In response to NLI's spin-off the plaintiffs supplemented their offer on July 25, stating that they would accept tenders of NLI common coupled with rights but not depositary receipts for $3.50 per share, and that they would accept tenders of such units plus depositary receipts at $15-1/8. They also reserved the right to return the depositary receipts.

 The tender offer was due to expire by operation of law at midnight on July 31. At that time all tenders were to be in and the plaintiffs would have been free to purchase tendered shares.

 Pending decision on this motion for preliminary injunction it is my understanding that the plaintiffs have extended their offer on a day-to-day basis.

 At the heart of this controversy is the validity of the flip-in and flip-over provisions of the NLI plan.

 The parties agree that New Jersey law governs. Plaintiffs have principally relied on two federal district court cases construing New Jersey law. See Minstar Acquiring Corp. v. AMF Inc., 621 F. Supp. 1252 (SDNY 1985), Asarco Inc. v. Court, 611 F. Supp. 468 (DCNJ 1985).

 Defendants have argued that these cases do not govern this rights plan, and that instead this court should rely on a Second Circuit decision analyzing New Jersey law and that it should look to Delaware law as well. See Treadway Cos. Inc. v. Care Corp., 638 F.2d 357 (1980), Moran v. Household Intern., 500 A.2d 1346 (Del.1985), Revlon v. MacAndrews & Forbes, 506 A.2d 173 (Del.1986), Dynamics v. CTS, Fed.Sec.L.Rep. (CCH), para 92, 736 (N.D. Ill. April 17, 1986.)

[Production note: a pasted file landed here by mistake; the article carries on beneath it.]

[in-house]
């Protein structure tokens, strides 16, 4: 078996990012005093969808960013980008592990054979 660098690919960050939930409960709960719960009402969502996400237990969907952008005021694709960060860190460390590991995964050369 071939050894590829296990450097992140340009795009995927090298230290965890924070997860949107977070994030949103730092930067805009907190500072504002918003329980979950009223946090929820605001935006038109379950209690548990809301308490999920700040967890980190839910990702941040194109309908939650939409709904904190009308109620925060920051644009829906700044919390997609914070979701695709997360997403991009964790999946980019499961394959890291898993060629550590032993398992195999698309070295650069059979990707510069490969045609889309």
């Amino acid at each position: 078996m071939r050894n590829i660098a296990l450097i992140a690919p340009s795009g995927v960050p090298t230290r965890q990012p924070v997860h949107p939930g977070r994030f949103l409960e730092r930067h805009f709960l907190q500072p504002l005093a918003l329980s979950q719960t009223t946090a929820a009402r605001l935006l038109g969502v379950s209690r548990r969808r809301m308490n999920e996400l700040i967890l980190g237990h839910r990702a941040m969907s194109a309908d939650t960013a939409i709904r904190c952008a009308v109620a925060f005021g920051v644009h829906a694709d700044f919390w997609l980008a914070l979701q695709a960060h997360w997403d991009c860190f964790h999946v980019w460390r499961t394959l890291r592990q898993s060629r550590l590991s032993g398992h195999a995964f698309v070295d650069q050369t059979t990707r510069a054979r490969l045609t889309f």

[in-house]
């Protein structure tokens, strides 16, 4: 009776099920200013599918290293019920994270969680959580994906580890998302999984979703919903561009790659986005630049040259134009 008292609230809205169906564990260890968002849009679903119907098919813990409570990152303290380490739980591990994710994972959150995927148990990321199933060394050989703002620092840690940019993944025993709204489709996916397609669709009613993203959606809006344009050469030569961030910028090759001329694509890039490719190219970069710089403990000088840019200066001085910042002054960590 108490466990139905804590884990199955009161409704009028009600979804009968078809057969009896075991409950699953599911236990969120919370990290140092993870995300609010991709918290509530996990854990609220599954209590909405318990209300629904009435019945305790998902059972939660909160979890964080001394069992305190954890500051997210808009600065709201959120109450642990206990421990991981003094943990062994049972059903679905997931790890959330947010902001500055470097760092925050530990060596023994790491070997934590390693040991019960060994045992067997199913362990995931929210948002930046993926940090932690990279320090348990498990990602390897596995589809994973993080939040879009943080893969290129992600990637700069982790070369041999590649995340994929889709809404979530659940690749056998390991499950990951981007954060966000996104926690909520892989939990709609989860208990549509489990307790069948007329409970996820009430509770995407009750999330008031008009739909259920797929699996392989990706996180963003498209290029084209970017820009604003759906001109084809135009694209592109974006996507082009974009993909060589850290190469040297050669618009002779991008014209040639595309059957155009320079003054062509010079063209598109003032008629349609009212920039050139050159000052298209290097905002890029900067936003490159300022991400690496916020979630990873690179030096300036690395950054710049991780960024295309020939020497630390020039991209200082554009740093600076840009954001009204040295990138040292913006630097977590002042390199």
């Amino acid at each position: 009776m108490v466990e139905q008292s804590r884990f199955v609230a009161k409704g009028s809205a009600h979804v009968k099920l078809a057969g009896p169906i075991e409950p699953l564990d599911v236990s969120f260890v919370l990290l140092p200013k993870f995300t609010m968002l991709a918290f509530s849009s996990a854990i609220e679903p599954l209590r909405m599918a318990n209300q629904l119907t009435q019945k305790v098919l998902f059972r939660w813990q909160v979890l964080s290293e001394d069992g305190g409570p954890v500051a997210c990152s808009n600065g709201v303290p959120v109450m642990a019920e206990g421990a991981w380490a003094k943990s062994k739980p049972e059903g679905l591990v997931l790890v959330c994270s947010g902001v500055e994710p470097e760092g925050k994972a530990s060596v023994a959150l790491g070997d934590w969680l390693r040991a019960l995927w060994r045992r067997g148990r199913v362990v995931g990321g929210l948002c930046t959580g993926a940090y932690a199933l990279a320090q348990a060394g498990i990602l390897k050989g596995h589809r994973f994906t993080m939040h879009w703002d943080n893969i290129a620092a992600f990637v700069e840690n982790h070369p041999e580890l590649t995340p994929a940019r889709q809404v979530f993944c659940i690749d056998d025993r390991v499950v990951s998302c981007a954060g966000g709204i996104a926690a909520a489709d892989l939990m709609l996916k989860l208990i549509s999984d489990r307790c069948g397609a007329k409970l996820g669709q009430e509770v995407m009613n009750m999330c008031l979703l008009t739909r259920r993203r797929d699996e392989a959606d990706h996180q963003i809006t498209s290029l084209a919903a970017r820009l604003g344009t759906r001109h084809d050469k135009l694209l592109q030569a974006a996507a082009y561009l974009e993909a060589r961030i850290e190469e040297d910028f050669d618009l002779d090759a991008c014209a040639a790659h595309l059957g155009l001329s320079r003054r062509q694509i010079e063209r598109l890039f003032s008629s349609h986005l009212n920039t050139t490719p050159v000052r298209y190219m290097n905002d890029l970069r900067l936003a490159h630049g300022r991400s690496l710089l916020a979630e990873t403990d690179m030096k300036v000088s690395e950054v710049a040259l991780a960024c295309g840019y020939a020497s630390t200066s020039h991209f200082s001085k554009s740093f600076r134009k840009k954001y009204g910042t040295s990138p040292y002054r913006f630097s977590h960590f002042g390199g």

A preliminary injunction may only be issued if the party seeking that injunction establishes either a likelihood of success on the merits or a seriously litigated issue with a balance of hardship tipping in the plaintiffs' favor.

 On either showing the party seeking a preliminary injunction must also establish probable irreparable harm.

 With respect to the merits, the plaintiffs urge this court to find that the rights plan adopted by NLI is not valid under New Jersey law for three reasons: That New Jersey law forbids discrimination among shareholders of the same class and series, that New Jersey law forbids unreasonable restraints on share alienation, and that New Jersey law forbids any device by which the board is given veto power over hostile offers unless there has been shareholder approval.